Virgin Australia Review: Melbourne to Brisbane return
Virgin Australia delivered solid service for this weekend getaway.
We’re reader-supported and may be paid when you visit links to partner sites. We don’t compare all products in the market, but we’re working on it!
I lived in Brisbane for four years while studying and, in the midst of Melbourne winters, I still pine for the warmer weather in Queensland's capital city. So, when an opportunity to see some Shakespeare and catch up with friends in Brisbane came along, my partner and I jumped at the chance.
In this case, flying with Virgin Australia was an easy choice, as my partner wanted to use his Velocity Points for the booking. I was happy to keep saving my own, particularly as there was a bonus points promotion running at the time, so I paid for my tickets with cash.
While this meant we were on different bookings and could potentially be in separate seats, it all worked out in the end.
Virgin Australia flight details:
- Route: Melbourne to Brisbane (return)
- Duration: 2 hours 10 mins from Melbourne to Brisbane; 2 hours 20 mins from Brisbane to Melbourne
- Flight number: VA321 and VA328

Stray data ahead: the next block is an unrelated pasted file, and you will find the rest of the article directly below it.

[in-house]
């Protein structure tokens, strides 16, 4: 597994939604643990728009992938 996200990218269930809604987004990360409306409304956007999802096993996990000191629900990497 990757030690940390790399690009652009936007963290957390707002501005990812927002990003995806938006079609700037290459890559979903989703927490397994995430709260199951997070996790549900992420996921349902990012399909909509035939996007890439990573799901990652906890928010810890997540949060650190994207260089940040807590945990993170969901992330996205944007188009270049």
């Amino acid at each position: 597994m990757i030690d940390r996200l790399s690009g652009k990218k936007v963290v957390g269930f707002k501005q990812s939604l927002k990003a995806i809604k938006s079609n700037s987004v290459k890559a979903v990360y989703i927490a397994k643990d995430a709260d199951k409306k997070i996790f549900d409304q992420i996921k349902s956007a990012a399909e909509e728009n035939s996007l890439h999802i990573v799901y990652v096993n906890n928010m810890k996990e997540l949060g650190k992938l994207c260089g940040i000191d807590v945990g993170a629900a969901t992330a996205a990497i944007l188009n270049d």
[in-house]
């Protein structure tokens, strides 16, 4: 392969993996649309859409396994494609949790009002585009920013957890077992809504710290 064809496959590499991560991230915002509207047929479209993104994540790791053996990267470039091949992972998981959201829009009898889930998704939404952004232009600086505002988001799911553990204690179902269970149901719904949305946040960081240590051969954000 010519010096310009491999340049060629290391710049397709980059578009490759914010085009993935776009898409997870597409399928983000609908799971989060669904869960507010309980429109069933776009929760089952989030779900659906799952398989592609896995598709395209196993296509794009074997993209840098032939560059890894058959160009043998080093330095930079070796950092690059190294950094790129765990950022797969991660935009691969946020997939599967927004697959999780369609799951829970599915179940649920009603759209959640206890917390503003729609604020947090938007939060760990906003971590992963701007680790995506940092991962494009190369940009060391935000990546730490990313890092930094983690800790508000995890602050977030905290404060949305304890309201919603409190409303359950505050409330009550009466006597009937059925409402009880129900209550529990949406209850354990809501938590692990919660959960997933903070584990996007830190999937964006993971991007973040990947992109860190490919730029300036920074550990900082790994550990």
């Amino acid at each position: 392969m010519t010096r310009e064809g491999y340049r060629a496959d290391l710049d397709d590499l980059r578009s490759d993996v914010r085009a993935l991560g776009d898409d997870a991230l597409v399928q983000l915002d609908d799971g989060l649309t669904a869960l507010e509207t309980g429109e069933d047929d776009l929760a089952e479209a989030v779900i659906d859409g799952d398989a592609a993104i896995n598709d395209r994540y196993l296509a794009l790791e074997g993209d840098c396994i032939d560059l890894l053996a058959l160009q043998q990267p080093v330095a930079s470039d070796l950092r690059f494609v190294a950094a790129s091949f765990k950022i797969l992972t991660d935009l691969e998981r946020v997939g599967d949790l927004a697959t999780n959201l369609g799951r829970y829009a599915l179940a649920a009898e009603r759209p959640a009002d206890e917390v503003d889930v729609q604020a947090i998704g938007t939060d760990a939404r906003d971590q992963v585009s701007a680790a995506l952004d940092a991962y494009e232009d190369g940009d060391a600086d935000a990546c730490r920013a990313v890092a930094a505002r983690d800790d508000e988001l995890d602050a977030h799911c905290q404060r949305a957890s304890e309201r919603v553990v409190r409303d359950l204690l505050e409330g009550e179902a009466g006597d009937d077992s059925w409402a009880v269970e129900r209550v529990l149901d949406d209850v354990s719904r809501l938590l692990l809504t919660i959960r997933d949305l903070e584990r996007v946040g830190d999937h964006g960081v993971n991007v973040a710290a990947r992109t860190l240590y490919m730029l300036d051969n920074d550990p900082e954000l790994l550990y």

- Aircraft type: Boeing 737-800
- Date travelled: Friday 7 September 2018 and Sunday 9 September 2018
- Class: Economy
- Frequent flyer program: Velocity Frequent Flyer
- Points earned: 3,600 points and 40 status credits (based on return fare)
My review, in short:
- A friendly team member in Melbourne was able to sort out our seating snag just before boarding.
- The Voyeur in-flight magazine made for some nice, light reading.
- Both flights were complimented by a well-timed refreshment service.
- I was disappointed my partner and I didn’t have seats together from the start.
- A delayed departure in Brisbane made the time drag.
- Poorly-organised boarding left me feeling tossed around on my way back to Melbourne.
What did I like?
- Friendly and helpful service. Despite my best efforts to pick a seat next to my partner, I realised just before boarding from Melbourne that we weren’t sitting together any more. So when we got to the service counter, I asked the team member if there was anything she could do. A few minutes later, she had us seated together (shoutout to “Vivienne”, thank you!).
- In-flight magazine. I find Voyeur usually has such a good mix of articles. As well as Virgin Australia news, it covers travel, business trends, innovations and human-interest stories.
- Nice refreshment service. On both flights, the team served drinks and tasty snacks in good time. On the flight back to Melbourne, I also noticed Virgin Australia had replaced its plastic drink stirrers with bamboo ones – which is part of the airline’s move towards more sustainable services. That gets a big (green) tick of appreciation from me.
What didn’t I like?
- Unexpected seating situation. While I remember painstakingly investigating the seat selections more than once when my partner and I checked-in online, we weren’t sitting together before boarding the Melbourne to Brisbane leg. I don’t know what happened, but I’m very grateful that the Virgin Australia team member sorted it out so quickly.